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Best Ways to Prevent Corporate and Industrial Espionage

IntelliShred, prevent corporate espionage

In this blog post, we are going to talk about how to prevent corporate espionage so that when it does happen – as it inevitably will – you’ll have a plan in place and won’t panic!

What would you do if your company was hit by a data breach? Or, worse yet, what if an employee had leaked all of your company’s secrets to the competition? If this has happened before, you know how devastating it can be. Corporate espionage is an extreme form of competitive intelligence that steals intellectual property and trade secrets to gain a competitive advantage. In fact, under the Economic Espionage Act (EEA) of 1996, corporate espionage is a federal criminal offense.

Conduct a Risk Analysis

The first thing to consider when looking at your company’s espionage prevention is where the threat is coming from. Every company has different obstacles preventing such actions, and it’s important that you know what yours are, so you can protect against them. Some common ones might be technology leaks, employee theft, or competitors hacking your systems – but if this doesn’t apply

Once you figure out which avenue they’re using, start thinking about how these employees would normally go about their job day:

  • What do they wear?
  • Do they have badges on them with barcodes that reveal information when scanned?
  • Where could one find sensitive documents (on napkins at lunch?)

It can also help to leave the company with a group of people, as well as prevent an individual from coming and going without being seen.

Establish Effective Security Policies

Following proper security protocols can prevent a lot of unnecessary security flaws. Your security policies outline how employees can select secure passwords, keep passwords and security cards safe, and other best practices for handling access to company information. To prevent unauthorized access to your computer and data system – you need to make sure that any terminated employees can’t get in, sensitive material is destroyed before being thrown away, and employee activity is monitored.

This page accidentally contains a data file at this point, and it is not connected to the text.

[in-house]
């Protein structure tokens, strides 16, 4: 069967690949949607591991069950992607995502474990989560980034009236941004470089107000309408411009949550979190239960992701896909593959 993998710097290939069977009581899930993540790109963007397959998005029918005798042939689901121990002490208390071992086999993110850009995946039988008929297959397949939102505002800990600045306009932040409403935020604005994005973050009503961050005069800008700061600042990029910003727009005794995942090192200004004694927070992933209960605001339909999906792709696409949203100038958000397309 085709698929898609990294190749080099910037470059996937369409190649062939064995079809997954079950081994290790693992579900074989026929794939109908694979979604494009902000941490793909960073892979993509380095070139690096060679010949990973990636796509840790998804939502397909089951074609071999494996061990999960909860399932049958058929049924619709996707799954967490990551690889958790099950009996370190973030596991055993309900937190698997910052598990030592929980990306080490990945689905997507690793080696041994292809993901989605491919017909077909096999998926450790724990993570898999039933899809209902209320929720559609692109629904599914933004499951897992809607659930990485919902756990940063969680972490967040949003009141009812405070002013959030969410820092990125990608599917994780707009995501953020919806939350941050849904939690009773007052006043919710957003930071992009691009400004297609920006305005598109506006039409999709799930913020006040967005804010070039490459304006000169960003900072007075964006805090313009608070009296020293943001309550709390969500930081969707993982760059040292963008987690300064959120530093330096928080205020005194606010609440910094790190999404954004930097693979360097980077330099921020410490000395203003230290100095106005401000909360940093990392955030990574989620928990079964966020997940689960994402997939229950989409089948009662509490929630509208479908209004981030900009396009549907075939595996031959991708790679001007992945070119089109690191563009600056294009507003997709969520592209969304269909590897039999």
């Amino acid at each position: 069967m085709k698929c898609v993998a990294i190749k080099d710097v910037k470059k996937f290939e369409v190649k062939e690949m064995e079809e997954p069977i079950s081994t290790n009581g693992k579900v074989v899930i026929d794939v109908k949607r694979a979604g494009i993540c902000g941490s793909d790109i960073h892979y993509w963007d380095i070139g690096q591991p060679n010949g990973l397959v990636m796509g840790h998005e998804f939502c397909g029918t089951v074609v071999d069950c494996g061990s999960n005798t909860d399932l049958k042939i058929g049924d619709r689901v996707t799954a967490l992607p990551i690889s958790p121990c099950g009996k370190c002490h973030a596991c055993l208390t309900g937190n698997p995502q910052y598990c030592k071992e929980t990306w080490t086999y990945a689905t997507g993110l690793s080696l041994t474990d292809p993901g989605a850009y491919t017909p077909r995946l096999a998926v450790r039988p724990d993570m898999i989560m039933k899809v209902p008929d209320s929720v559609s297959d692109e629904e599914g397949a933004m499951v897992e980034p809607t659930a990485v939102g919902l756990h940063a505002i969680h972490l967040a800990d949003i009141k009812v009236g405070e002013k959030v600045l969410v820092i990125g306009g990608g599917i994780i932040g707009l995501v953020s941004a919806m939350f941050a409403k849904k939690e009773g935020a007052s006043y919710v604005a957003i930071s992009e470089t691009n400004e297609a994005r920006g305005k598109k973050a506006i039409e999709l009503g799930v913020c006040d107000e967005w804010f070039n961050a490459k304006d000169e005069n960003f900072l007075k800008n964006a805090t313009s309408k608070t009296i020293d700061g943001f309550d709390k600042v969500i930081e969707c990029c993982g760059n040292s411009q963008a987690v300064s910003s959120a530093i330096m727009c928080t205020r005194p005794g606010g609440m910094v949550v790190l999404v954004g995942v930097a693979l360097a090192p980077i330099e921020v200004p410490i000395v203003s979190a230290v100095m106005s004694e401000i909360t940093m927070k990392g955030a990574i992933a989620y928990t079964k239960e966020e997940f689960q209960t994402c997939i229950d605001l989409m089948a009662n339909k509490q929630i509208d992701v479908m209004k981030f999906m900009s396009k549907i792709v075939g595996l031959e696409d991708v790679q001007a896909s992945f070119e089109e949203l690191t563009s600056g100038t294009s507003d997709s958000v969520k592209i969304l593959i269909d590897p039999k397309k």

The policies should also prevent any sensitive information from being stored on personal devices or in the cloud. Discourage employees from sending attachments through email without encryption and encourage them to set up firewalls for all networks that are connected to your office network, so they can’t be accessed by outsiders.

For data storage, use encrypted repositories such as virtual private servers and don’t store anything more than is required for business purposes on them. For example, if customer records need to be kept secure, then keep them off of phones which could become lost or stolen. Make it mandatory that employees have their own unique login IDs rather than sharing one with other departments, so there’s no way unauthorized individuals gain access to confidential files.

Use a Professional Shredding Service

Did you know that if you have sensitive data stored at your home, office or warehouse it can be a liability? You’re exposed to risks such as theft, blackmail, and a potential intelligence breach. Moreover, how you dispose of classified information and devices, like company phones and hard drives, can create unnecessary risks too.

Using a professional shredding service can give you peace of mind that your confidential data and devices are destroyed once for all. Shredding is one of the most recommended techniques for destroying documents and devices that may put you at risk. Hard drive and paper shredders are designed to cut data on disks into tiny pieces with rotary blades. A shredding company like IntelliShred in New Jersey can shred, recycle or dispose of your private information to ensure it’s kept safe from potential spies. A shredding company will come in and render the documents and devices useless by cutting them into tiny pieces, so they are no longer readable. This is ideal for businesses who want to protect their assets.